Hungover at Whitney

At the material level, a significant portion of the work featured in the exhibit—from Ruben Ochoa’s uprooted chain link fence to Mika Tajima’s bizarre pageant of shifting mirrors and distorted audio—pursues an aesthetic of fragmentation, disjunction, or, in the case of Walead Beshty’s safety laminate-encased, fractured glass boxes (an allusion to Duchamp’s damaged-in-transit The Large Glass?), just plain brokenness.

America’s Lessness

During the 20th century, while American artists did not generally take the country’s integrity for granted, they did tap the rich vein of its mythic virtue with a tacit understanding that it was not all illusory. In the mid-'50s, Jasper Johns adopted the American flag as the subject for a series of groundbreaking painterly meditations.

Kalm Before the Storm, Responses to “The Ethics of Aesthetics”

It seems my March column “The Ethics of Aesthetics” induced some urgent replies from a couple of the article’s major players. In keeping with the Brooklyn Rail’s tradition of encouraging open discourse, these two letters are being published in their entirety.

Brooklyn Dispatches

I’d bumped into this kid after closing time on a Sunday afternoon in the “Killing Room” at a Williamsburg gallery. I’m usually running around looking at shows in the off-hours, trying to get an unobstructed view of the work. Seems young artists on the make have picked up on the idea, since it’s a great time to talk to exhausted gallerists wrapping up the weekend, their defenses down.

Flip: Rachel Beach and Nora Herting

Its latest show, Flip, brings together two artists, Rachel Beach and Nora Herting, who are completely immersed in a world of decoration and design. While they share some commonalities, they diverge in their approach and success. Beach is a sculptor who excels in fashioning art out of the seemingly superficial world of veneers, but shallow her objects are not.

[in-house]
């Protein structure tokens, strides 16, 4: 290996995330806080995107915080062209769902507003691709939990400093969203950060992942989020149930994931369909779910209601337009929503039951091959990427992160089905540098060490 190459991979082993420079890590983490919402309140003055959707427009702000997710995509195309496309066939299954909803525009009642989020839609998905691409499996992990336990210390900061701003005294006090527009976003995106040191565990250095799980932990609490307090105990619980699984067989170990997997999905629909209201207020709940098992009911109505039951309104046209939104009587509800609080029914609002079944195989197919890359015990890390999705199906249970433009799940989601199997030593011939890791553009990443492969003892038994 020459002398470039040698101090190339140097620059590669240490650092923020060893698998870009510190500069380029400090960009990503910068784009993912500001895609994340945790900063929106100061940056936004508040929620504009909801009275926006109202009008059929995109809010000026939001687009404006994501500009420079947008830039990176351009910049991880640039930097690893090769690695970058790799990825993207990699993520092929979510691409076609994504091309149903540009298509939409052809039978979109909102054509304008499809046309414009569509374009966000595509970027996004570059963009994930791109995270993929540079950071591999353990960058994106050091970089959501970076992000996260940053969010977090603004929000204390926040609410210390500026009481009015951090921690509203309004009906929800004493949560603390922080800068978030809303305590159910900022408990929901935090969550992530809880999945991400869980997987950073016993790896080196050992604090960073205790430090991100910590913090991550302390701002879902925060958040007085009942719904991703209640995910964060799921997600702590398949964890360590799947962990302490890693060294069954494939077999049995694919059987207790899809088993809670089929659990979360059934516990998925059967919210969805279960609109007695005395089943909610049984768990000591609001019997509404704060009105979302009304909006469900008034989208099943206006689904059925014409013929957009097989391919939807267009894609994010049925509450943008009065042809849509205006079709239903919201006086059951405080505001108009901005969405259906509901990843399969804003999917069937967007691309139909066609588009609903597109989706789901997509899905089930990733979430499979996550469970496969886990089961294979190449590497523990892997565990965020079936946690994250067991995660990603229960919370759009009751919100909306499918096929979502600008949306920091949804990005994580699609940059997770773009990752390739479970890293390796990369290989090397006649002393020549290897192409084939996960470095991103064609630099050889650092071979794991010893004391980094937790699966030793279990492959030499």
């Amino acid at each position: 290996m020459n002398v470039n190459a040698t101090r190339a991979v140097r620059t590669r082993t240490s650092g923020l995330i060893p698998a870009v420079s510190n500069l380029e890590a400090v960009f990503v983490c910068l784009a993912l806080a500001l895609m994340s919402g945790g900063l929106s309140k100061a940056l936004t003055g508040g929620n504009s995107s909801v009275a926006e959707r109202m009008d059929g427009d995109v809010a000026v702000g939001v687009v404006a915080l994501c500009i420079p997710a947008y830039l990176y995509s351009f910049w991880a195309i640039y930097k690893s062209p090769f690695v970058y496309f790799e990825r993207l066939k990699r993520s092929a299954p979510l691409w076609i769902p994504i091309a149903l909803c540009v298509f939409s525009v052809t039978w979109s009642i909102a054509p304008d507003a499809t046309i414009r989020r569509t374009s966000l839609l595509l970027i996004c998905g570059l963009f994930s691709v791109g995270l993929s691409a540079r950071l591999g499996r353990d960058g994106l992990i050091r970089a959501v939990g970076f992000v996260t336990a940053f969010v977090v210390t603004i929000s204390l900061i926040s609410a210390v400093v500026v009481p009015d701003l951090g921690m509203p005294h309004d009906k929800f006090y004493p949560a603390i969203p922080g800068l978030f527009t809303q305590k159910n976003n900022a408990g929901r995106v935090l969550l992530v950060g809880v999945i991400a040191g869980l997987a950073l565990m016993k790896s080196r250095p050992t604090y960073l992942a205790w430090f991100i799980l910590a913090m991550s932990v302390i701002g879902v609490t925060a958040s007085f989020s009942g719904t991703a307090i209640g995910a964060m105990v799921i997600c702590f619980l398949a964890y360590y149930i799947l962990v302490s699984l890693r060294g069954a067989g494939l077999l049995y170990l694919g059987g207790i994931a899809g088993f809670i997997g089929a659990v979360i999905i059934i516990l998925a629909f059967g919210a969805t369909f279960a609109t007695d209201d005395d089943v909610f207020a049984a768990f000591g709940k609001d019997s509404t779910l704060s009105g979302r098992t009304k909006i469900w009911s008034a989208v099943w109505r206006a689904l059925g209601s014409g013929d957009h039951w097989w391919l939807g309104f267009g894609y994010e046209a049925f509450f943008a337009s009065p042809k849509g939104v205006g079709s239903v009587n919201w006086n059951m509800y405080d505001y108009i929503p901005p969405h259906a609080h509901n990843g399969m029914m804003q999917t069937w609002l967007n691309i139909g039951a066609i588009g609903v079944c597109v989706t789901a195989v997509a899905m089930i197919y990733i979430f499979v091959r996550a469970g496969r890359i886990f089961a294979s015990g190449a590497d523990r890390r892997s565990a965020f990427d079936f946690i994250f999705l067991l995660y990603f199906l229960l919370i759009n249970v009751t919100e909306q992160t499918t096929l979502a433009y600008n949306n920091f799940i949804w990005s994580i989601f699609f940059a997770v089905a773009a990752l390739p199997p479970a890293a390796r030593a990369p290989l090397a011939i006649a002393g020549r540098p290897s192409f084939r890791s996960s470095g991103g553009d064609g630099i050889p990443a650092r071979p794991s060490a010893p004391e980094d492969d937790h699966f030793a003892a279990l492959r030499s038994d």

Catherine Sullivan Triangle of Need

A work of this scale and audacity necessarily defies the ordinary tools of assessment; perhaps the most straightforward way to approach it is through the sources that Sullivan and her collaborators, composer Sean Griffin and choreographer Dylan Skybrook, have acknowledged in their writings.


Something of that porousness between machine and human is to be found in Lydia Dona’s most recent exhibition, which consists of one large, three-panel painting (seven feet high and sixteen feet wide) and four prints. The ostensible subject is what lies behind the surface of upscale, urban lives.

Jasper Johns

Ever since he completed his groundbreaking Flag (1954-55), Jasper Johns has persistently and, for many, annoyingly defined himself as an individual of no special merit, fixed identity, or authorial “I,” who stands outside both the Marxist definition of worker and the romanticized notion of the artist as hero.

June Leaf Paintings & Sculpture

These days you would think that the only woman artist over seventy-five is Louise Bourgeois. And yet, even if Leaf didn’t pave anyone’s way, and was in fact a completely isolated figure, as she has been called by some observers, her work—she paints, draws, and makes sculptures—demands far more attention than it has received.

Floor Plans

Whitney Biennial 2008: Installations and Performances


The Brooklyn Rail

APR 2008